We aren’t African Americans, Asian Americans, Caucasian Americans, etc. We are American Africans, American Asians and American Caucasians. We are American Liberals and American Conservatives. Our common thread is being American, and when we place the emphasis where it should lie, these petty differences fall to the wayside.
We, liberal and conservative alike, denounce the KKK. We denounce this country’s sad history of slavery. But we do so forgetting there were black plantation owners who themselves owned African slaves. We denounce segregation, but we forget black Americans fought side by side with whites in the Revolutionary War. The military wasn’t segregated until Woodrow Wilson (a Democrat.)
We see racism as a white problem, leaving all other people free to embrace racial hatred of the evil white man without guilt, or even intellectual introspection.
The fact is, not all black people are the same, not all Latinos are the same, not all Asians are the same, but somehow all white people are.
When I was a young man, my pastor took our catechism class around to various churches. We visited Catholics, Methodists and Jews. We were told, our first name is Lutheran and our last name is Christian. We were all Christians and that was the important thing. Of course, that left out the Jews, but when the Rabbi opened the synagogue doors and explained his religion to us, we came to understand all of us shared a common belief in the same God.
Well, we all of us share a common belief in the same country. Currently, we are of wide disagreement on how that country should function, but we spend less time talking about that than in tossing stones. This is, quite frankly, a mostly liberal problem. Liberals need to “own” minorities. They need to repaint history as a history of liberals protecting minority civil rights while evil conservatives fought against them. This is a lie. It is a lie!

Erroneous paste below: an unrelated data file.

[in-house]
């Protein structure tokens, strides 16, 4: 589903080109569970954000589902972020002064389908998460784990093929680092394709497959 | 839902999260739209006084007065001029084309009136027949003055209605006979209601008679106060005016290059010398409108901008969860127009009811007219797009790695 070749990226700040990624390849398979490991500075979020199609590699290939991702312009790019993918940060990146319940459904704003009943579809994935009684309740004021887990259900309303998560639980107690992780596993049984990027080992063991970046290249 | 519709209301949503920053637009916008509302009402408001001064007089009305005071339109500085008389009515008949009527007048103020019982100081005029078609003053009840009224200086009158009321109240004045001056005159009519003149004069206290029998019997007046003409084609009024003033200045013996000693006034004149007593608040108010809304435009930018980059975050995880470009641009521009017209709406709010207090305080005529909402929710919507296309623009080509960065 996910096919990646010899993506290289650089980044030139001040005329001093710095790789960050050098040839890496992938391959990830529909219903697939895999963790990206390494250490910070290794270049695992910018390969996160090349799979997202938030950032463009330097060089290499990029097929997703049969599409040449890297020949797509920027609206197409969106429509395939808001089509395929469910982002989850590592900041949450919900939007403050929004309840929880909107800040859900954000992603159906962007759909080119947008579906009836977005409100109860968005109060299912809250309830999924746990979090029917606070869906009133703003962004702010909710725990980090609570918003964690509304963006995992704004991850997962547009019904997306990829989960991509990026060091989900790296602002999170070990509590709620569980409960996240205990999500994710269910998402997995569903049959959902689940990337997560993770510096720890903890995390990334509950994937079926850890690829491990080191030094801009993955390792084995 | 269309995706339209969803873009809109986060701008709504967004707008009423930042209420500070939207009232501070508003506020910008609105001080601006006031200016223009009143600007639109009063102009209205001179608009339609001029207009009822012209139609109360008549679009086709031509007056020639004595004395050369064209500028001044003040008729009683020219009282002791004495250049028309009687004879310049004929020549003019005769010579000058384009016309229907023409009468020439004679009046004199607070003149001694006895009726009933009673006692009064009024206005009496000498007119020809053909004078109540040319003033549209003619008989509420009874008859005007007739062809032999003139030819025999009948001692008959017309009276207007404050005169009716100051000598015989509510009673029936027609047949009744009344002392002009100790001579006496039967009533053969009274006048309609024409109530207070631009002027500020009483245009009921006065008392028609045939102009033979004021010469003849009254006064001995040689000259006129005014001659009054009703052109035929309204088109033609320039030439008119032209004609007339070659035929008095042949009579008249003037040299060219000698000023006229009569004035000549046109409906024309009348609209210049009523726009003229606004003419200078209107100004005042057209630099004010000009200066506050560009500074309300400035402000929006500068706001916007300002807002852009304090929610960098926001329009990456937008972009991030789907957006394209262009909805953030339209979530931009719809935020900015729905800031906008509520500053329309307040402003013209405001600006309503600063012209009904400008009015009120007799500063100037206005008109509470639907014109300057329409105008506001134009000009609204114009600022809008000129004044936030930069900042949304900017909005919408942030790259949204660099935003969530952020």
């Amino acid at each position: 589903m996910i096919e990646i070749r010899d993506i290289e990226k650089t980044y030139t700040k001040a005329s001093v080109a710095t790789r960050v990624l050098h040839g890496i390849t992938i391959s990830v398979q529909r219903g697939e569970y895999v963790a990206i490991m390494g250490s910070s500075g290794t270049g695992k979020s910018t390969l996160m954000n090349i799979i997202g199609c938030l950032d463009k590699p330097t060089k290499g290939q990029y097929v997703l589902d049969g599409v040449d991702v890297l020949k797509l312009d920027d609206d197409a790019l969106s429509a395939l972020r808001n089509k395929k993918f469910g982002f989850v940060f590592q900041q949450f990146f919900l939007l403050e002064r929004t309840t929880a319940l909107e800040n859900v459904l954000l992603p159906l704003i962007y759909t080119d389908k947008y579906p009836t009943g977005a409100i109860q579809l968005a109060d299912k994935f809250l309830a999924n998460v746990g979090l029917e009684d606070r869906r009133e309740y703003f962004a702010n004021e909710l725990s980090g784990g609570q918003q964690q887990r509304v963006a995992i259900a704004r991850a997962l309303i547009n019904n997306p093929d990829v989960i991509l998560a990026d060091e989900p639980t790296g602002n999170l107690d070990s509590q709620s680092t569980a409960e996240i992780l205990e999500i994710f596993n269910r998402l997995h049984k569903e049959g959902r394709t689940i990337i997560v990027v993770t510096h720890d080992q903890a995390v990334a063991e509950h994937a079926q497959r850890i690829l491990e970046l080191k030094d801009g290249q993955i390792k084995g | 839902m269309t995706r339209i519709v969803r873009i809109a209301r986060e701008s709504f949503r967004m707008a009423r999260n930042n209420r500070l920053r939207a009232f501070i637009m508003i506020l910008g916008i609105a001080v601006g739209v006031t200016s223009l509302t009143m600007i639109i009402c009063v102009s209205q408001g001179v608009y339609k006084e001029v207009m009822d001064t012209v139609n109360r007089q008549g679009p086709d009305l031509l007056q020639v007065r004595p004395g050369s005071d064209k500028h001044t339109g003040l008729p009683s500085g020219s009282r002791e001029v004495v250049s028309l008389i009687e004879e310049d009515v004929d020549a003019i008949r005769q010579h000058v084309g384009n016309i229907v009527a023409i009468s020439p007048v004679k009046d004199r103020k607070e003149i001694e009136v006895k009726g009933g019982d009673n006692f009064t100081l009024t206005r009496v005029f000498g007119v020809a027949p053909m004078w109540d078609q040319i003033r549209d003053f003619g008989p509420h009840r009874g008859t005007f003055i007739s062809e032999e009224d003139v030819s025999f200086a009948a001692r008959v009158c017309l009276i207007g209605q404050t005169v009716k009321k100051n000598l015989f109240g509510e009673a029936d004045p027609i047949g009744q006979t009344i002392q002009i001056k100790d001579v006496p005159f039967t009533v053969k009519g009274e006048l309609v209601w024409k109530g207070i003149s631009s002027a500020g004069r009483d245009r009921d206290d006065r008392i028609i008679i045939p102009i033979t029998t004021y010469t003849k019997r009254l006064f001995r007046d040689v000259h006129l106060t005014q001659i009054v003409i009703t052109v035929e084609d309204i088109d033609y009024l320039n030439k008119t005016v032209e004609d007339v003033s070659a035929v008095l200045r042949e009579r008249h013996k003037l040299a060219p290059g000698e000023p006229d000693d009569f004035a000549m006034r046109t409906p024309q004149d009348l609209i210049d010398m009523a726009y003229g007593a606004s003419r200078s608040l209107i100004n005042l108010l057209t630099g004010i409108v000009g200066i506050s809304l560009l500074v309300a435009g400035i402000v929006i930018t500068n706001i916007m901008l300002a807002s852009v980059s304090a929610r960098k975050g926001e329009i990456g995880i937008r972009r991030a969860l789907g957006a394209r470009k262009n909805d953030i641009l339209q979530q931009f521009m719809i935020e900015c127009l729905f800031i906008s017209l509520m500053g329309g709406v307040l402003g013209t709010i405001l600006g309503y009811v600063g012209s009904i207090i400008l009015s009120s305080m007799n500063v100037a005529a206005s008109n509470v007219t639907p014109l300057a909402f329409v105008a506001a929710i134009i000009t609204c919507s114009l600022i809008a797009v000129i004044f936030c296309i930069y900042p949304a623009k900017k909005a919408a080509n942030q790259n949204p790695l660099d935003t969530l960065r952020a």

The easiest way to discredit any conservative movement is to declare it racist. When conservatives point out how many people of color are involved in these movements, the people of color are called Uncle Toms, or whatever term for “race traitor” applies to that particular group.
This is a lie!
On a feminist website, a woman recently ranted against Nikki Haley and Bobby Jindal for being the “wrong type” of South Asian, because they didn’t represent “our people.” Yes, they do. They represent Americans, and Americans are our people.
You might ask yourself why? Why would a liberal paint the TEA Party as racist, rather than focus on the issues? Why would Alan Colmes say it’s perfectly OK for Obama to lie about raising taxes, but not George H.W. Bush, as he did on Megyn Kelly’s show today?
We are one people! We can celebrate our cultural heritage within the framework of being Americans. We can lift up those who are impoverished and disenfranchised by giving them opportunity. American opportunity. We can denounce racism, hatred and bigotry together, as Americans, but not if we misrepresent what it is: a white problem.
Racism isn’t just about hating someone of a different color. Racism is the mistaken notion a person is defined by the color of his or her skin. As long as we divide along those lines, we actively support it. We empower racism by pretending what happened 200 years ago is more important than what’s happening now. Racism doesn’t define me as a conservative. And, if all you see when you see me is another white “teabagger” then you’re buying the lie. And that lie will keep you down more surely than any fiscal policy ever will.